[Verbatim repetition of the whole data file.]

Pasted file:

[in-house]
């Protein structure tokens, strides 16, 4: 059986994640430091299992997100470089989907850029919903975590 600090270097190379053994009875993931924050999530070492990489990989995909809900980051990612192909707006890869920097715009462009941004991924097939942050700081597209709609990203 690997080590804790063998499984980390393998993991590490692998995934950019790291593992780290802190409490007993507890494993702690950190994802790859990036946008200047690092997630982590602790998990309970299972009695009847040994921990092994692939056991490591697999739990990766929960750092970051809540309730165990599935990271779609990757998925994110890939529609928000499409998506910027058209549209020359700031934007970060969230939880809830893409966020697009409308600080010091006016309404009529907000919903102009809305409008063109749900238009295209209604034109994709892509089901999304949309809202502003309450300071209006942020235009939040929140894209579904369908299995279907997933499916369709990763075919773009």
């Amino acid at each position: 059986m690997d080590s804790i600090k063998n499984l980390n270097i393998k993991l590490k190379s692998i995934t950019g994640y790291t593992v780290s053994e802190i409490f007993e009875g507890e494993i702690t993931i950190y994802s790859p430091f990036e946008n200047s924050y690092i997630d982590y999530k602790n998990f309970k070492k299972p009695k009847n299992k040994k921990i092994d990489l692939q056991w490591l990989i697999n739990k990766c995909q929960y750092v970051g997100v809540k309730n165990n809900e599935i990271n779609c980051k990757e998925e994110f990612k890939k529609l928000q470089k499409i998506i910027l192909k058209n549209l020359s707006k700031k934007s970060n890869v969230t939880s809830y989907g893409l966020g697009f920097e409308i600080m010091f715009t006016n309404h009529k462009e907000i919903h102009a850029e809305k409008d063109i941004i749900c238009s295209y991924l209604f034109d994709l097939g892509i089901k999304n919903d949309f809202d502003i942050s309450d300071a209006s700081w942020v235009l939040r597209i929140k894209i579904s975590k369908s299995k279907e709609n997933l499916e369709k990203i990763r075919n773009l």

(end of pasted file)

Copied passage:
[in-house]
């Protein structure tokens, strides 16, 4: 059986994640430091299992997100470089989907850029919903975590 600090270097190379053994009875993931924050999530070492990489990989995909809900980051990612192909707006890869920097715009462009941004991924097939942050700081597209709609990203 690997080590804790063998499984980390393998993991590490692998995934950019790291593992780290802190409490007993507890494993702690950190994802790859990036946008200047690092997630982590602790998990309970299972009695009847040994921990092994692939056991490591697999739990990766929960750092970051809540309730165990599935990271779609990757998925994110890939529609928000499409998506910027058209549209020359700031934007970060969230939880809830893409966020697009409308600080010091006016309404009529907000919903102009809305409008063109749900238009295209209604034109994709892509089901999304949309809202502003309450300071209006942020235009939040929140894209579904369908299995279907997933499916369709990763075919773009």
């Amino acid at each position: 059986m690997d080590s804790i600090k063998n499984l980390n270097i393998k993991l590490k190379s692998i995934t950019g994640y790291t593992v780290s053994e802190i409490f007993e009875g507890e494993i702690t993931i950190y994802s790859p430091f990036e946008n200047s924050y690092i997630d982590y999530k602790n998990f309970k070492k299972p009695k009847n299992k040994k921990i092994d990489l692939q056991w490591l990989i697999n739990k990766c995909q929960y750092v970051g997100v809540k309730n165990n809900e599935i990271n779609c980051k990757e998925e994110f990612k890939k529609l928000q470089k499409i998506i910027l192909k058209n549209l020359s707006k700031k934007s970060n890869v969230t939880s809830y989907g893409l966020g697009f920097e409308i600080m010091f715009t006016n309404h009529k462009e907000i919903h102009a850029e809305k409008d063109i941004i749900c238009s295209y991924l209604f034109d994709l097939g892509i089901k999304n919903d949309f809202d502003i942050s309450d300071a209006s700081w942020v235009l939040r597209i929140k894209i579904s975590k369908s299995k279907e709609n997933l499916e369709k990203i990763r075919n773009l």